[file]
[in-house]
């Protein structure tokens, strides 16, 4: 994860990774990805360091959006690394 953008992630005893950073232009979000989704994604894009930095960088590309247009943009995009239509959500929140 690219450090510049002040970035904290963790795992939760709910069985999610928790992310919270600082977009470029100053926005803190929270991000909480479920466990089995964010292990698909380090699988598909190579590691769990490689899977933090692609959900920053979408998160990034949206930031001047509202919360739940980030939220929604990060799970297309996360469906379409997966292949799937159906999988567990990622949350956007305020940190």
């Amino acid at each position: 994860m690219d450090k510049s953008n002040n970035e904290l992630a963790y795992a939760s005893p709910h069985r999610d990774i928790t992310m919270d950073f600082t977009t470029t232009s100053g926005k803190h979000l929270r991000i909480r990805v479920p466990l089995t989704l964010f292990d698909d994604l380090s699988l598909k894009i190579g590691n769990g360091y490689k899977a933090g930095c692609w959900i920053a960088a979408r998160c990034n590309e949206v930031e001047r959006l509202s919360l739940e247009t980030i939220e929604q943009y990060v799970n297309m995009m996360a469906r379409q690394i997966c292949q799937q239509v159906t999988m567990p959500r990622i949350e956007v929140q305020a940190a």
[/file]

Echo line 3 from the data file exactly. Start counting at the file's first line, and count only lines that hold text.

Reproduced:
């Amino acid at each position: 994860m690219d450090k510049s953008n002040n970035e904290l992630a963790y795992a939760s005893p709910h069985r999610d990774i928790t992310m919270d950073f600082t977009t470029t232009s100053g926005k803190h979000l929270r991000i909480r990805v479920p466990l089995t989704l964010f292990d698909d994604l380090s699988l598909k894009i190579g590691n769990g360091y490689k899977a933090g930095c692609w959900i920053a960088a979408r998160c990034n590309e949206v930031e001047r959006l509202s919360l739940e247009t980030i939220e929604q943009y990060v799970n297309m995009m996360a469906r379409q690394i997966c292949q799937q239509v159906t999988m567990p959500r990622i949350e956007v929140q305020a940190a």